Stumbles and false starts mared the past 12 months for diabetes care in the U.S. It began with the report that one of the nation’s most highly prescribed diabetes medications, Avandia, could possibly increase the risk of heart attacks. While the drug avoided being formally withdrawn from the market, its use was severely restricted by the addition of new and stringent FDA warnings. According to the pharmaceutical grape vine, the writing of prescriptions for Avandia dropped off a cliff after this action and has yet to recover.

Another drug related to diabetic care receiving substantial negative publicity recently is Zetia. Zetia has been a popular medication used to reduce cholesterol levels. High cholesterol must be strictly controlled in diabetics to reduce heart attack risk. According to newly released results from the Enhance Study, Zetia was ineffective at preventing narrowing of the arteries (arteriosclerosis) which is the process thought to cause heart attacks. Dr. Nissan who gained a degree of fame leading the attack on Avandia, was one of the first to publically advise doctors to stop using Zetia (and Vytorin which contains Zetia) to treat high cholesterol. These negative comments where widely published in the media and echoed by the various interested parties. Eventually these findings were mostly brushed off as irrelevant by the experts, but the publicity surrounding the Enhance Study has left many doctors and the general public wondering if taking Zetia and Vytorin is still worthwhile.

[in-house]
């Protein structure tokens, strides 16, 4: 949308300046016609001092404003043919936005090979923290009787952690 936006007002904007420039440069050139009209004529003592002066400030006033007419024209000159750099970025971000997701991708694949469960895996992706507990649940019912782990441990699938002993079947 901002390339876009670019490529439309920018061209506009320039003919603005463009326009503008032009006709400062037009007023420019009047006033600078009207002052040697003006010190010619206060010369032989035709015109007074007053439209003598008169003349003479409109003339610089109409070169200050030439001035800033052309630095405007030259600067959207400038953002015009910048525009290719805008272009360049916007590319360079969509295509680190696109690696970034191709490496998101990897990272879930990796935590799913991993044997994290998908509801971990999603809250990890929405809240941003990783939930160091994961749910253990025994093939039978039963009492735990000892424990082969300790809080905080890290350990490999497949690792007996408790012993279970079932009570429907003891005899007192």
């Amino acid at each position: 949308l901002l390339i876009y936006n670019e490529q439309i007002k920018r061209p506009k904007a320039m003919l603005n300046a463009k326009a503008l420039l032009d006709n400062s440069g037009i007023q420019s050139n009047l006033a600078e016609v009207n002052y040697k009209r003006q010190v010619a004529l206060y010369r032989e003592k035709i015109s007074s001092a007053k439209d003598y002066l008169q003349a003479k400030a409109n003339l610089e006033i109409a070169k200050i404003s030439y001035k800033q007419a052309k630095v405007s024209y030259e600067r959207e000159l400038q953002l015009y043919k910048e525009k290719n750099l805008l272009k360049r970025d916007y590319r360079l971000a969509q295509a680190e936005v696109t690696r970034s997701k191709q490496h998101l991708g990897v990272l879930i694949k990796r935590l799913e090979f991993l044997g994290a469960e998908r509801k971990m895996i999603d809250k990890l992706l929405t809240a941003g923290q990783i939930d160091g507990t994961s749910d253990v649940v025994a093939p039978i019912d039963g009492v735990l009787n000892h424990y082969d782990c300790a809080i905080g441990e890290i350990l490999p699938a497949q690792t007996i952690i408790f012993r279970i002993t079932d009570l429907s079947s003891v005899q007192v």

Two other medications with potential use in diabetic treatment failed in their attempts to reach the U.S. market. Galvus (marketed by Novartis) was to become one of the first of a new type of medication for lowering elevated blood sugar in diabetes, but was denied approval by the FDA due to safety concerns. The FDA also rejected another promising drug, Ramonabant, a weight loss drug shown to improve various metabolic problems in diabetics, over safety issues.

In an unprecedented development Pfizer Pharmaceuticals, the sole marketer of the first non-injectable form of insulin, Exubera, abruptly ceased distribution of this product for economic reasons. Exubera is inhaled through a large and cumbersome device and during its brief public exposure, did not achieve the anticipated acceptance needed for profitability. Pfizer’s actions left those who were being treated successfully with Exubera, with no alternative but to resume their old methods of insulin administration.

Part 2. of this review of the year in Diabetes care will follow soon.

Gary Pepper M.D. FACP

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